W00t! Back to back blog posts! Soon the crown and glittery scepter of the blog queen will be mine, all MINE!
Anyway, I want to talk some more about the Eisner award nominees -- this time, I think I'll tackle some of the other categories.
In the Best Reality Based Work category, we see some of the same books that showed up in the Best Graphic Album -- New caterogy. Since I've already talked about Fun Home and I Love Led Zeppelin, I won't talk about them here. Two of these books really surprised me -- and they're my favorites.
Brian Fries' mom was diagnosed with stage 4 lung cancer after a lifetime of smoking. The cancer had metastasized to her brain, leaving her with a less than 5% chance of survival. Brian started a web comic to document his mom's journey. What I liked about this book is how it's not at all what you think it's going to be about. Instead of a book about death and saying goodbye, it winds up being about life and hope. Fries has a slightly cartoony art style, which does a great job of documenting the changes, both physical and mental, in his mom and family.
Stagger Lee is a song, he's also a person, and a legend. In 1895, a man named Lee Sheldon shot his friend, Billy Lyons, in an argument that started with politics and ended in a fight over a Stetson hat. Both men were probably drunk. The fight got turned into a folk song that has been recorded by everybody from Muddy Waters to Pat Boone to Beck. Stagger Lee by Derek McCulloch and Shepherd Hendrix imagines how the fight might have happened, and brings to life some of the personalities involved. The most interesting parts of this book, to me anyway, was when McCulloch and Hendrix illustrate different versions of the song, showing how it changes when it's sung by a man or a woman, an African-American or a Caucasian. Hendrix's illustrations are soft-edged, but realistic, and they really help to set the turn of the century mood. I usually don't like historical fiction, and historical fiction graphic novels are no exception, but this really held my attention.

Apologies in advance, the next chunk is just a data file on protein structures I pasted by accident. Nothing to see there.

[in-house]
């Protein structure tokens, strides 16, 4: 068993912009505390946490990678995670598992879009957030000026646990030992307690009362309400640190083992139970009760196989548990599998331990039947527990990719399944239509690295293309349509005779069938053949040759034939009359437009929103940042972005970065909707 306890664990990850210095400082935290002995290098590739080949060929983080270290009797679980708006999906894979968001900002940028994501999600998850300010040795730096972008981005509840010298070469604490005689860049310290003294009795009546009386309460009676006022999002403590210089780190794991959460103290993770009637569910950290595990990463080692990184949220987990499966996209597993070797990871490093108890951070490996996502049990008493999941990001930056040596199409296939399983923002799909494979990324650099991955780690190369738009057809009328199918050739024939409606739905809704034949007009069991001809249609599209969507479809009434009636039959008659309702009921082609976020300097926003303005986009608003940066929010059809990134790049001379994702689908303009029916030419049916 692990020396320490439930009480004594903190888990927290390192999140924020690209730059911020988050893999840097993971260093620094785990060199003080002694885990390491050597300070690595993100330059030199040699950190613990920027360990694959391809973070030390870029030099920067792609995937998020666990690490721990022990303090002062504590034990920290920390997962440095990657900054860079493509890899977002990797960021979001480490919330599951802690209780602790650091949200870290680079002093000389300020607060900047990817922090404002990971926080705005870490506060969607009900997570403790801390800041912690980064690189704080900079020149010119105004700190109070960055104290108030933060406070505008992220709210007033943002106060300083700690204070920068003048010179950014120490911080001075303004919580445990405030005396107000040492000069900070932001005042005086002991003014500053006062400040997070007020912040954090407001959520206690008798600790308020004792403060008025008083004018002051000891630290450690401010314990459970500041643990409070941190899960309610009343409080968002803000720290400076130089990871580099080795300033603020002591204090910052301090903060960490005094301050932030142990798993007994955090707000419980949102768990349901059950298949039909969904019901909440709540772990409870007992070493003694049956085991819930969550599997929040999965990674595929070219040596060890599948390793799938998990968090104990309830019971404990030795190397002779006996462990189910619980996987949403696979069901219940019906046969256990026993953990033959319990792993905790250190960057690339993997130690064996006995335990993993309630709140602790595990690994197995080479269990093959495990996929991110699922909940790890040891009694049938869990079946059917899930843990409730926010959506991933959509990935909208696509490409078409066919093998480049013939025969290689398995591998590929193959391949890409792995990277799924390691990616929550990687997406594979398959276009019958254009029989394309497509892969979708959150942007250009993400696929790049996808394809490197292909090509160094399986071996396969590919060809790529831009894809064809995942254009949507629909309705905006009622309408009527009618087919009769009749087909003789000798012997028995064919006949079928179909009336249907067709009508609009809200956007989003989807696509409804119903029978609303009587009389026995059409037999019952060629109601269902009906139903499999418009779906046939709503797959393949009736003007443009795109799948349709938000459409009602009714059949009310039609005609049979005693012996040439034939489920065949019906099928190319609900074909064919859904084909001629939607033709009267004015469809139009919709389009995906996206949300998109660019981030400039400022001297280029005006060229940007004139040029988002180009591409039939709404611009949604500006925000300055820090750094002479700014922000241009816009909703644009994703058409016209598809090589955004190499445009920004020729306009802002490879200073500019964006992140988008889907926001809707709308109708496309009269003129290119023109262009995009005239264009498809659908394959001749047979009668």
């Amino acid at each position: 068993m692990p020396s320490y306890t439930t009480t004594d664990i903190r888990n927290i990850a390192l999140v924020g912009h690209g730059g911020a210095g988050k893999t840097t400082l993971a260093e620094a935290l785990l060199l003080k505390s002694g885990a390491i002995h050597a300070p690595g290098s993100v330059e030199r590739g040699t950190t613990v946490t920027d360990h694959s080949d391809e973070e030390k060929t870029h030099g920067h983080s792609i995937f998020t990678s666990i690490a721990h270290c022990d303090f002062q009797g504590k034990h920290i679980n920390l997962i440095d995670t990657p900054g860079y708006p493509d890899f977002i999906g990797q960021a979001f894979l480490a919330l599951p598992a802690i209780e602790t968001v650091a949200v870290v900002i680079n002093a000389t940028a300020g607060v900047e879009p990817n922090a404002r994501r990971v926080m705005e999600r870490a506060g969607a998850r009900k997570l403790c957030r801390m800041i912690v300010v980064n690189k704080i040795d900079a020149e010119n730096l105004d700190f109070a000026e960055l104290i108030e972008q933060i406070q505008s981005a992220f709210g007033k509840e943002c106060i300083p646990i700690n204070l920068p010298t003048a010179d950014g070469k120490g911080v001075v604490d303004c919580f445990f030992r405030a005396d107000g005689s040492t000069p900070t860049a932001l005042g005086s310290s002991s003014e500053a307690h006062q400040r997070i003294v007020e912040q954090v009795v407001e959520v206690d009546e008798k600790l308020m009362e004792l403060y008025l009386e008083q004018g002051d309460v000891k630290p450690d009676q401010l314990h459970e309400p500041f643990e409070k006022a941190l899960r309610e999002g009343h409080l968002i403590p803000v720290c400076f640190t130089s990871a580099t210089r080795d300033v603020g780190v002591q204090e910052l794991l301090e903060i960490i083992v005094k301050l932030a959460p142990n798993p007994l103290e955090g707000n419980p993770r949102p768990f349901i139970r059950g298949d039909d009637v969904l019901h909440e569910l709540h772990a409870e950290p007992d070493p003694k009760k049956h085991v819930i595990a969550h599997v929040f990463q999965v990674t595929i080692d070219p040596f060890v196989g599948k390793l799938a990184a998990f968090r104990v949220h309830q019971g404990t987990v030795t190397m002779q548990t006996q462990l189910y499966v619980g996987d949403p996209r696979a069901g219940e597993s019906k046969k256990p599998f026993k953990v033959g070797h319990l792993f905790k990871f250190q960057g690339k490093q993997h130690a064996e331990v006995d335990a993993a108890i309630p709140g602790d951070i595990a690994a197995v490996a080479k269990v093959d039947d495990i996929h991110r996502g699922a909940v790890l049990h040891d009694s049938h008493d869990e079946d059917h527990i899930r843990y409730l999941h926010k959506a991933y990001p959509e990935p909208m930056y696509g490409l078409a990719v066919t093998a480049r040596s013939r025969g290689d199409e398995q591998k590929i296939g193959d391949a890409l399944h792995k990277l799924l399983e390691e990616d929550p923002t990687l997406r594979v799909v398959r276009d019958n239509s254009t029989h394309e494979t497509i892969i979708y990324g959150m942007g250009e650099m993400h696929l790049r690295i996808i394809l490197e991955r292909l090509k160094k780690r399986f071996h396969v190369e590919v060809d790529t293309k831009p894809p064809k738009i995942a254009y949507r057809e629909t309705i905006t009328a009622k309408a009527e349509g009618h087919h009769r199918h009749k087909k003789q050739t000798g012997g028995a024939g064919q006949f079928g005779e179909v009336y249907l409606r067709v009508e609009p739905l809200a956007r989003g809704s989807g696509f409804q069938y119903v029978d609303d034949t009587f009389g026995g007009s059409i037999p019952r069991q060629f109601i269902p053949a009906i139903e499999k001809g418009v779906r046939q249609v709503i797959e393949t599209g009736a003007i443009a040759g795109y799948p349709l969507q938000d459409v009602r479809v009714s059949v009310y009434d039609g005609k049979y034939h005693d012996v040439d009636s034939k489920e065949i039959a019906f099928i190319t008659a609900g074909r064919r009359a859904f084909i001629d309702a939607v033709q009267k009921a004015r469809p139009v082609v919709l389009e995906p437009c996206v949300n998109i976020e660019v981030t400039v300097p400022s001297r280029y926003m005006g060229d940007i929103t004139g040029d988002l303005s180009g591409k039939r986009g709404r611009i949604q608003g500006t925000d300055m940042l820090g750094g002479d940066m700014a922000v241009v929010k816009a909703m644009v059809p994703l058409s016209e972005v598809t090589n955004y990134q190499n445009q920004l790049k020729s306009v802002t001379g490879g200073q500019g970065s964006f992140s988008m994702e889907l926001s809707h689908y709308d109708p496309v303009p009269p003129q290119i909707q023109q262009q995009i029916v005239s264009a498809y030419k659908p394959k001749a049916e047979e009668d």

I would love to tell you about Project X: Nissin Cup Noodle, the last nominee in this category -- but I haven't read it. I've had it on Inter-library Loan request for 3 months now, and still haven't gotten it in. Only 19 libraries own it, that I can find, so, it's not that popular. Maybe Kristin can enlighten us.
I was going to talk about the Best US Edition of Foreign Material -- Japan and Best Graphic Album—Reprint nominees, but this post is too long already, so those will have to wait for my next post.
And, so, I move one step closer to total blog dominance. Bwahhhhahhhhahahah-hahahahahahah!